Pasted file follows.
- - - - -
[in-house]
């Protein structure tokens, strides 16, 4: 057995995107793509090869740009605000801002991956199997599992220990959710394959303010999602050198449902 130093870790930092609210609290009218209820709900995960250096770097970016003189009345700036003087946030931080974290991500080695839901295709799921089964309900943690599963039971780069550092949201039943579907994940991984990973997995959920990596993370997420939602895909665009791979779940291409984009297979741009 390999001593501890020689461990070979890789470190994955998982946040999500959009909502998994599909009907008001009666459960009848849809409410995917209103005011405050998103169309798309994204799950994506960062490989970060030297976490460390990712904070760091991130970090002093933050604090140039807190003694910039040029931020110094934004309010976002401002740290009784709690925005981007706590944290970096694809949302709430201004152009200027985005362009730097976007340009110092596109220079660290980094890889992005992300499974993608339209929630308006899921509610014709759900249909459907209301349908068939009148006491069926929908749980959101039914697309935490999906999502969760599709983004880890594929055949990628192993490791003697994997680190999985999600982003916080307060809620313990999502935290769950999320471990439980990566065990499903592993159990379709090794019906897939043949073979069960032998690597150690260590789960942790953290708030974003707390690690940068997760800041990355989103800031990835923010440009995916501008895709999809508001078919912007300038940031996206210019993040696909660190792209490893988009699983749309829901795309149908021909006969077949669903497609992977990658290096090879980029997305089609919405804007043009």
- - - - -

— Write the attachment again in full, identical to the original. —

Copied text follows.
[in-house]
């Protein structure tokens, strides 16, 4: 057995995107793509090869740009605000801002991956199997599992220990959710394959303010999602050198449902 130093870790930092609210609290009218209820709900995960250096770097970016003189009345700036003087946030931080974290991500080695839901295709799921089964309900943690599963039971780069550092949201039943579907994940991984990973997995959920990596993370997420939602895909665009791979779940291409984009297979741009 390999001593501890020689461990070979890789470190994955998982946040999500959009909502998994599909009907008001009666459960009848849809409410995917209103005011405050998103169309798309994204799950994506960062490989970060030297976490460390990712904070760091991130970090002093933050604090140039807190003694910039040029931020110094934004309010976002401002740290009784709690925005981007706590944290970096694809949302709430201004152009200027985005362009730097976007340009110092596109220079660290980094890889992005992300499974993608339209929630308006899921509610014709759900249909459907209301349908068939009148006491069926929908749980959101039914697309935490999906999502969760599709983004880890594929055949990628192993490791003697994997680190999985999600982003916080307060809620313990999502935290769950999320471990439980990566065990499903592993159990379709090794019906897939043949073979069960032998690597150690260590789960942790953290708030974003707390690690940068997760800041990355989103800031990835923010440009995916501008895709999809508001078919912007300038940031996206210019993040696909660190792209490893988009699983749309829901795309149908021909006969077949669903497609992977990658290096090879980029997305089609919405804007043009």